Implications of psychological research on stress and technological accidents


Psychological research on stress, disasters, and human-made technological accidents have important implications for policy, planning, and legal resolution of situations caused by environmental hazards. The incidence of technological accidents and catastrophes seems to have increased, and the biobehavioral sequelae of such accidents among victims have implications for mental and physical health as well as for intervention and prevention. In this article, research on the long-term effects of human-made disasters is discussed in the context of contributions that psychological research and theory can make in decisions regarding where potential hazards are located, how they are managed, and how accidents are handled. Unique psychophysiological processes associated with toxic accidents make these stressors more potent and likely to cause long-term uncertainty and chronic stress.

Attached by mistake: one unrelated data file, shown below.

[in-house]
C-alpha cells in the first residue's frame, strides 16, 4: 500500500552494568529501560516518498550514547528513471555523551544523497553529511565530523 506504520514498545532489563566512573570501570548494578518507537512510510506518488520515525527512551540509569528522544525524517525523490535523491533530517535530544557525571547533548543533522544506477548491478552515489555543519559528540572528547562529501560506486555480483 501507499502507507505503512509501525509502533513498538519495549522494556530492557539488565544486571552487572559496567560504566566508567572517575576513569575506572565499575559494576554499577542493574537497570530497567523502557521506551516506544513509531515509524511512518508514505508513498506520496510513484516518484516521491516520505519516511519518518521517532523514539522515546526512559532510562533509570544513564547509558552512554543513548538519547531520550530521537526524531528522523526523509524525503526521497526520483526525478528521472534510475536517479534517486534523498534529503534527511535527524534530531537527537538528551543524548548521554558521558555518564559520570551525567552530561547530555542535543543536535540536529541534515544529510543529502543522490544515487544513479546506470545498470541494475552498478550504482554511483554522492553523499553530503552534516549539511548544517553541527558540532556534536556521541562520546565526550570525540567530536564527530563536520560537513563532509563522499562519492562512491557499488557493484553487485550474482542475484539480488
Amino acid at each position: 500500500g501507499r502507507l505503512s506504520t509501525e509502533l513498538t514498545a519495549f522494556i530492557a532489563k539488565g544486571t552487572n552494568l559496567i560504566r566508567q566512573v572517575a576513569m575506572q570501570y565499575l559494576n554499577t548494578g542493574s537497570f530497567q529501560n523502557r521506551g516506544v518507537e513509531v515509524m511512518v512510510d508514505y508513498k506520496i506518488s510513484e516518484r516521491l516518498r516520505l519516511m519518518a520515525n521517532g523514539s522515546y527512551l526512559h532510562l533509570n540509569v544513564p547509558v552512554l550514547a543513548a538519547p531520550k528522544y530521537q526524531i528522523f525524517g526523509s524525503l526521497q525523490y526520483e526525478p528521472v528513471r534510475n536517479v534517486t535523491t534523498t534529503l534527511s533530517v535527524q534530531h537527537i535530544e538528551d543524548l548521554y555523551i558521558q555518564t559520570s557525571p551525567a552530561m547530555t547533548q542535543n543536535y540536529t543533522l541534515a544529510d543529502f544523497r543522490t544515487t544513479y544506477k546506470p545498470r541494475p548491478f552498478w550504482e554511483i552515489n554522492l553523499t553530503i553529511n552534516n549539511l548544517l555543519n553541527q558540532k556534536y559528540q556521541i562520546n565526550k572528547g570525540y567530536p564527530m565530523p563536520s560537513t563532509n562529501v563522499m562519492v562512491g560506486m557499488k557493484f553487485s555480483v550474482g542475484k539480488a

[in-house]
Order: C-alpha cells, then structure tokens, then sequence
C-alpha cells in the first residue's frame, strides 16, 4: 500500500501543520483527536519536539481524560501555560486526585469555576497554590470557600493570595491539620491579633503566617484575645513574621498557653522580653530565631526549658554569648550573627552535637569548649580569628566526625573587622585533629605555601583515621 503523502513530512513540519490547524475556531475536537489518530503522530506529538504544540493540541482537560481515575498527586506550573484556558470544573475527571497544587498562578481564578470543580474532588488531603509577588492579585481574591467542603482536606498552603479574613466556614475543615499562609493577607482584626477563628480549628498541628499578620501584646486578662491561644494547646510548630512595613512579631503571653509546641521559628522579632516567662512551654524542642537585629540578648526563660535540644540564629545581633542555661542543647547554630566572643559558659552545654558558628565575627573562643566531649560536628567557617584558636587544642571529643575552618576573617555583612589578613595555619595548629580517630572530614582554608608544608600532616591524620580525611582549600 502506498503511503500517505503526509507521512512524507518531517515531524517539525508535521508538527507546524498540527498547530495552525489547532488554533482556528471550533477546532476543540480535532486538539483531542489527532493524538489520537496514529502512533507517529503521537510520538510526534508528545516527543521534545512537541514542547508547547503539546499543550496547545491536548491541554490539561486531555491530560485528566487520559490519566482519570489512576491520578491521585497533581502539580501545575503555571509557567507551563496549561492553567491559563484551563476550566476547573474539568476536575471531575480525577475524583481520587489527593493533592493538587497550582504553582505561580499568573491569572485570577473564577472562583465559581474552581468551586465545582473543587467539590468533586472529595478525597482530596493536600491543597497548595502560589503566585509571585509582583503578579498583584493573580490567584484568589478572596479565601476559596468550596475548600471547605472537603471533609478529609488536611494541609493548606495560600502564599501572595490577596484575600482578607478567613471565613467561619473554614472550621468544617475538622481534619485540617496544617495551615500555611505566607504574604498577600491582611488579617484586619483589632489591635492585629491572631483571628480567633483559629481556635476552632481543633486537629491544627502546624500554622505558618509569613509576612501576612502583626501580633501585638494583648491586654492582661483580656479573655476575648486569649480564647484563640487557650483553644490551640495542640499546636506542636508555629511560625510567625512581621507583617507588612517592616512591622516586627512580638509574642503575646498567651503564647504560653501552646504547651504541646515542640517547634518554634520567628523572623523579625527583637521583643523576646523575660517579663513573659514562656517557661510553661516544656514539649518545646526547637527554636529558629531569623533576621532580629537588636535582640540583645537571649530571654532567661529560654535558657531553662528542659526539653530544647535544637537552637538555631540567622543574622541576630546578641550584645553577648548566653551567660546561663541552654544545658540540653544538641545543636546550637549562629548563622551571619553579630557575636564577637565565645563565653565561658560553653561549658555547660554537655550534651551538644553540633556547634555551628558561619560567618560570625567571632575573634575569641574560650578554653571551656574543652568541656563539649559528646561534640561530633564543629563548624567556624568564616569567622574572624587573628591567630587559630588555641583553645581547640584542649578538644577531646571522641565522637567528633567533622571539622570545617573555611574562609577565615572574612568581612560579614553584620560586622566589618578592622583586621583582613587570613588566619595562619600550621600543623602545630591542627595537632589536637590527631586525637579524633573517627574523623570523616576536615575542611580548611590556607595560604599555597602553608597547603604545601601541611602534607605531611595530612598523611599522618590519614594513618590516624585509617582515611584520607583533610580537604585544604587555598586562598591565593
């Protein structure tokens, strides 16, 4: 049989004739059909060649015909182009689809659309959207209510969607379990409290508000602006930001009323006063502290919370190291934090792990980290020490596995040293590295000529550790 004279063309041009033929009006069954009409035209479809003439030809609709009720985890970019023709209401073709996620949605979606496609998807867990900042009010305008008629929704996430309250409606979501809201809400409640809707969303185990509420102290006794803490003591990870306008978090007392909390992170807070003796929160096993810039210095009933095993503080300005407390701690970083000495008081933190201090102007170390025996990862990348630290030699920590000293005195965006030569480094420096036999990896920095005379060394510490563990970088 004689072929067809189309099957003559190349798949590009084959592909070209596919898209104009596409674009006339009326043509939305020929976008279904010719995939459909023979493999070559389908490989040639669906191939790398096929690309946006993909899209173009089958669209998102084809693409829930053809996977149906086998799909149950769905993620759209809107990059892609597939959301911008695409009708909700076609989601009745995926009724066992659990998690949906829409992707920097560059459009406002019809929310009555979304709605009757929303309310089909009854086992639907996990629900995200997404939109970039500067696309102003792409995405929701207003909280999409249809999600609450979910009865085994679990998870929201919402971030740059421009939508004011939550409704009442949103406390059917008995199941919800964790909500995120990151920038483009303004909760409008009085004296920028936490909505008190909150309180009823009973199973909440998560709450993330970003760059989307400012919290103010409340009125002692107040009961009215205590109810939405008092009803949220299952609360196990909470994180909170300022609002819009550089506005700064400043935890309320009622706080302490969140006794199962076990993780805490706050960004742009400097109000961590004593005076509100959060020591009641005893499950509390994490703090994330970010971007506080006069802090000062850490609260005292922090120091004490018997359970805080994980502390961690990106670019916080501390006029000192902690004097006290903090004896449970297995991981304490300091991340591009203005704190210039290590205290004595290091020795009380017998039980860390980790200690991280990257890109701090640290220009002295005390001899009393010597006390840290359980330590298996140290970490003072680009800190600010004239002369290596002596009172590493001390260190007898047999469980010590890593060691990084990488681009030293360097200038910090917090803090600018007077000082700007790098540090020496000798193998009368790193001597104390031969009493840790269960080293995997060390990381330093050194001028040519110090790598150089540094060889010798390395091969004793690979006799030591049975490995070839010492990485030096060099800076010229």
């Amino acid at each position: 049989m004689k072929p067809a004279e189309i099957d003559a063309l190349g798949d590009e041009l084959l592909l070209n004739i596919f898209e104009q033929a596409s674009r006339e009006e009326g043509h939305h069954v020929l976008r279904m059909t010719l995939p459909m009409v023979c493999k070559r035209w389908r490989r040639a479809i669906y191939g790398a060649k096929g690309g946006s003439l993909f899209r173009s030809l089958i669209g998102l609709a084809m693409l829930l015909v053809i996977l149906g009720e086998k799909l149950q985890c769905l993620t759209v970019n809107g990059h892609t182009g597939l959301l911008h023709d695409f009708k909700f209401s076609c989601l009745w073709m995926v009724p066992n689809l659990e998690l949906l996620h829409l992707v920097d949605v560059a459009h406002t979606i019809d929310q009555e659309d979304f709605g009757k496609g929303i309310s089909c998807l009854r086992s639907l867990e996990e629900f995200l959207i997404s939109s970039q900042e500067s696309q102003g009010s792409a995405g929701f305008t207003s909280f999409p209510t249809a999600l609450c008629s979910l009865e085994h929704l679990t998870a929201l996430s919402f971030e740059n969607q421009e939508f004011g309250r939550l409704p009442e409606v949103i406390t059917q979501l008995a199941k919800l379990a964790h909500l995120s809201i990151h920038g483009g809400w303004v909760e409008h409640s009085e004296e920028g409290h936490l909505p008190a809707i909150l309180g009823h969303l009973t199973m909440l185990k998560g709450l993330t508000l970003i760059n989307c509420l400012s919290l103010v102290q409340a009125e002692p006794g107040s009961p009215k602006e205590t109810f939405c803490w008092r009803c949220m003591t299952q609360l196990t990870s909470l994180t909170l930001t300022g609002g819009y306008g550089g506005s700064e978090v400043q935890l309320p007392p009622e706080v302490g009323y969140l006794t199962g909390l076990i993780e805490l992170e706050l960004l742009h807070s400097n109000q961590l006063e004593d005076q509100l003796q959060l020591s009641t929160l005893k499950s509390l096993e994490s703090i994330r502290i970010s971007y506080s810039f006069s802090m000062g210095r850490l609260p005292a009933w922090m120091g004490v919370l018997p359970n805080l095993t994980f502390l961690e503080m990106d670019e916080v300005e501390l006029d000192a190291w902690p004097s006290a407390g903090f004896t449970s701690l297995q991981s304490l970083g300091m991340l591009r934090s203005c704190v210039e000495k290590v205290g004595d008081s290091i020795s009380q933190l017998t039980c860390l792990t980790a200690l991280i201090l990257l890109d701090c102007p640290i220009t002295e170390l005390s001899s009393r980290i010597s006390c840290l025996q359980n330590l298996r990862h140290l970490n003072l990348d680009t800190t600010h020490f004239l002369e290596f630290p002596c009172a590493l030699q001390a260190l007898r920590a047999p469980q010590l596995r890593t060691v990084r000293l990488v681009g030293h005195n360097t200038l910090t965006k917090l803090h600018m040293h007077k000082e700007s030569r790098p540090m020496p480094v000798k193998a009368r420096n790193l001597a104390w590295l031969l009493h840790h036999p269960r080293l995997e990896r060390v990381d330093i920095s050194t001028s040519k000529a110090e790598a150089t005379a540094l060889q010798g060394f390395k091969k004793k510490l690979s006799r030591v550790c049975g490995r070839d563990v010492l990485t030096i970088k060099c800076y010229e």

Baum A1, Fleming I | 1993
In: The American psychologist, ISSN 0003-066X | 48 | 6 | Jun | 665-672
Placement code: 
Yzermans collectie